Overall, the study showed that environmental conditions had a large effect on the magnitude of yield losses and were generally of greater importance than hybrid differences within any given site. When harvest was completed early, environmental yield losses were below five per cent at 93 per cent of the 13 sites. Losses generally increased when harvest was delayed by three to four weeks; however, total losses were still less than or equal to five per cent (averaged across hybrids) at 53 per cent of the sites and 10 per cent or lower at 77 per cent of the 13 site-years.
Holzapfel says the results suggest that environmental yield losses with straight-combined canola are unlikely to exceed 10 per cent, even with minor delays in harvest. Those losses are consistent with the University of Saskatchewan study cited earlier.
“Environment is important. The differences between varieties weren’t consistent,” Holzapfel says. He says newer shatter-tolerant hybrids such as L140P showed excellent potential for further reducing the risks of yield loss with straight combining. However, factors such as overall yield potential, maturity and herbicide system continue to be important when choosing a canola hybrid, regardless of harvest method.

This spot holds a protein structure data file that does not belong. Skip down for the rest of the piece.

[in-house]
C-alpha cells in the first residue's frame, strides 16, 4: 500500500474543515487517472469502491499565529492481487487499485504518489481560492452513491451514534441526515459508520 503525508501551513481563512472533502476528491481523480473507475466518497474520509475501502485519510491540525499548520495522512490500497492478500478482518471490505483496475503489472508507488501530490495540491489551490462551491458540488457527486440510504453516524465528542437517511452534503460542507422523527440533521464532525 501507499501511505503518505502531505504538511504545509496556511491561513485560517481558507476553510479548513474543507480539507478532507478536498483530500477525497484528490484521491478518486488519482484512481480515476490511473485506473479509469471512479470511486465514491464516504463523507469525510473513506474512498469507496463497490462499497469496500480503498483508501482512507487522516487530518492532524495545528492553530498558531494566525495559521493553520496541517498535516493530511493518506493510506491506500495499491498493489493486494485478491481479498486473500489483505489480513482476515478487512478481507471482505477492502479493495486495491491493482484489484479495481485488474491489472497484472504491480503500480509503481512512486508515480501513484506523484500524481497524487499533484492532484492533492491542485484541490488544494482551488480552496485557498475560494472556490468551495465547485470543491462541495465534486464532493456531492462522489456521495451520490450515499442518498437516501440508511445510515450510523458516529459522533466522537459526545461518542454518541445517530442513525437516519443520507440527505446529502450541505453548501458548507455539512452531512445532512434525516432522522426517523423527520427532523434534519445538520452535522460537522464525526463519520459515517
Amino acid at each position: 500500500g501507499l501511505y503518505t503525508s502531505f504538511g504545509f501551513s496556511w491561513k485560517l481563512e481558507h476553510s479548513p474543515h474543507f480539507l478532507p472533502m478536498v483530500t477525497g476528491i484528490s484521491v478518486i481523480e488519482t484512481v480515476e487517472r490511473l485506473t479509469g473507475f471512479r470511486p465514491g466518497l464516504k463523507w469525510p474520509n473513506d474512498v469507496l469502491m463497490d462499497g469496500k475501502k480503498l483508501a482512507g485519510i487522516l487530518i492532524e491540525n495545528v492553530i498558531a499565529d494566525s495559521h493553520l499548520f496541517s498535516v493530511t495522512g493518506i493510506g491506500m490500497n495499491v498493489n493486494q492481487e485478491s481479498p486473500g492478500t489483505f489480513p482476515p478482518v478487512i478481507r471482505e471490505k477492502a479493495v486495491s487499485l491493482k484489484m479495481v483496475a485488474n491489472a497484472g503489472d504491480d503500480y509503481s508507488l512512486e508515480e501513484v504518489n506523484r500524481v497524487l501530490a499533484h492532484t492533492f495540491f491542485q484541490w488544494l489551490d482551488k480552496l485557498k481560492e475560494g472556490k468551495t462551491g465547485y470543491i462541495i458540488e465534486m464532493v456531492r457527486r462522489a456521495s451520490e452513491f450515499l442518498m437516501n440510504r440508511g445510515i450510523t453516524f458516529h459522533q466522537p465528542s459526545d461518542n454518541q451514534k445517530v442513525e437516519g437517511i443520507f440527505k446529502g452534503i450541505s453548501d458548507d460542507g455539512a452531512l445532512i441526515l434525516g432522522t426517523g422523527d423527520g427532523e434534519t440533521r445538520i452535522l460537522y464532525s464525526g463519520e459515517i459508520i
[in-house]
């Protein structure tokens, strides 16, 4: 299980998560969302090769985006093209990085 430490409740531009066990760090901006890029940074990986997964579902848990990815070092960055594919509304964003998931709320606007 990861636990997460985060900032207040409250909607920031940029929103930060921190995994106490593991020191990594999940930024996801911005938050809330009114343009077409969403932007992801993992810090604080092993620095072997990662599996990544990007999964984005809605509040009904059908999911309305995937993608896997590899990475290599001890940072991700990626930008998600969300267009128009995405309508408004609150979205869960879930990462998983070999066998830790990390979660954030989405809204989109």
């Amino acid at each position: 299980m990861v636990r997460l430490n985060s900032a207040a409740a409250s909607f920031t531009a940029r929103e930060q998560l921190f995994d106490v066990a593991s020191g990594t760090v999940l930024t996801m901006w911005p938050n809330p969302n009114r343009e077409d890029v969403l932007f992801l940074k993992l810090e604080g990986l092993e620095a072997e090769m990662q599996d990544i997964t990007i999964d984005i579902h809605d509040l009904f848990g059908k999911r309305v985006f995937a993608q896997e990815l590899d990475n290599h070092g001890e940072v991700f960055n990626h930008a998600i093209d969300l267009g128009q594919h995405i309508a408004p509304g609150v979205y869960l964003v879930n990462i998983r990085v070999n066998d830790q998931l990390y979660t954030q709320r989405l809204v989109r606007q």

Bender hasn’t tried pod sealants or shatter-resistant varieties. On one occasion, shatter losses were high in his standing canola. About 10 years ago he had one field that was dead ripe, standing straight up and more prone to shattering that other varieties. The field was hit with 100 kilometres-per-hour winds.
“We probably lost 20 to 30 per cent of the crop, but there was also a lot of damage to swathed canola, too,” Bender says.